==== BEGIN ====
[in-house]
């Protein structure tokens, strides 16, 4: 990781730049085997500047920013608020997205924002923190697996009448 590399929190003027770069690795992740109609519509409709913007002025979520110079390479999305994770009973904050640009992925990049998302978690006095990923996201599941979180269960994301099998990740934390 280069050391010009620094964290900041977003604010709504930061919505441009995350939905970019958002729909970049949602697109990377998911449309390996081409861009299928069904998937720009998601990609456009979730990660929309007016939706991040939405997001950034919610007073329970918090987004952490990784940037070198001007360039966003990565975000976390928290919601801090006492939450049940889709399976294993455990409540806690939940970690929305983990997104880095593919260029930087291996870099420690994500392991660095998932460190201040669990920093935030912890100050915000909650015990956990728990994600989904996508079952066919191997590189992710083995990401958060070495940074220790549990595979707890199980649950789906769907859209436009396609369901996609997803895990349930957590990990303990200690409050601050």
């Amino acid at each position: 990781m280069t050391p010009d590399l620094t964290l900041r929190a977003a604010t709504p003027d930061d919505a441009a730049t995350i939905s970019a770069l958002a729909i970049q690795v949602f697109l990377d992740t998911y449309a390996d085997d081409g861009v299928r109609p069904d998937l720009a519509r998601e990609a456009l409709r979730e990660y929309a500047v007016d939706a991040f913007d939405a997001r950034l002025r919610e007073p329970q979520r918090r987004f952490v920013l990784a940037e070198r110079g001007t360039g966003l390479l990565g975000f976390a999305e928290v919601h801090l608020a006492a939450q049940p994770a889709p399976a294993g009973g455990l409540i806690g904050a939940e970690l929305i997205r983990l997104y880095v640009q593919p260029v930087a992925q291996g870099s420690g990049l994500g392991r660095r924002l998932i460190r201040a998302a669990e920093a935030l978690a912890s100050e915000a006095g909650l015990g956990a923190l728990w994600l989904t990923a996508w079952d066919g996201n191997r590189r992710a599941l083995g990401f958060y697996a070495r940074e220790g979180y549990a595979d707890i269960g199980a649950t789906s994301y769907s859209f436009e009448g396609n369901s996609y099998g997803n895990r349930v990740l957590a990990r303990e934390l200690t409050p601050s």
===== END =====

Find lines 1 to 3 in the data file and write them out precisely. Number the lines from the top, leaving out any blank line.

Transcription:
[in-house]
């Protein structure tokens, strides 16, 4: 990781730049085997500047920013608020997205924002923190697996009448 590399929190003027770069690795992740109609519509409709913007002025979520110079390479999305994770009973904050640009992925990049998302978690006095990923996201599941979180269960994301099998990740934390 280069050391010009620094964290900041977003604010709504930061919505441009995350939905970019958002729909970049949602697109990377998911449309390996081409861009299928069904998937720009998601990609456009979730990660929309007016939706991040939405997001950034919610007073329970918090987004952490990784940037070198001007360039966003990565975000976390928290919601801090006492939450049940889709399976294993455990409540806690939940970690929305983990997104880095593919260029930087291996870099420690994500392991660095998932460190201040669990920093935030912890100050915000909650015990956990728990994600989904996508079952066919191997590189992710083995990401958060070495940074220790549990595979707890199980649950789906769907859209436009396609369901996609997803895990349930957590990990303990200690409050601050």
């Amino acid at each position: 990781m280069t050391p010009d590399l620094t964290l900041r929190a977003a604010t709504p003027d930061d919505a441009a730049t995350i939905s970019a770069l958002a729909i970049q690795v949602f697109l990377d992740t998911y449309a390996d085997d081409g861009v299928r109609p069904d998937l720009a519509r998601e990609a456009l409709r979730e990660y929309a500047v007016d939706a991040f913007d939405a997001r950034l002025r919610e007073p329970q979520r918090r987004f952490v920013l990784a940037e070198r110079g001007t360039g966003l390479l990565g975000f976390a999305e928290v919601h801090l608020a006492a939450q049940p994770a889709p399976a294993g009973g455990l409540i806690g904050a939940e970690l929305i997205r983990l997104y880095v640009q593919p260029v930087a992925q291996g870099s420690g990049l994500g392991r660095r924002l998932i460190r201040a998302a669990e920093a935030l978690a912890s100050e915000a006095g909650l015990g956990a923190l728990w994600l989904t990923a996508w079952d066919g996201n191997r590189r992710a599941l083995g990401f958060y697996a070495r940074e220790g979180y549990a595979d707890i269960g199980a649950t789906s994301y769907s859209f436009e009448g396609n369901s996609y099998g997803n895990r349930v990740l957590a990990r303990e934390l200690t409050p601050s």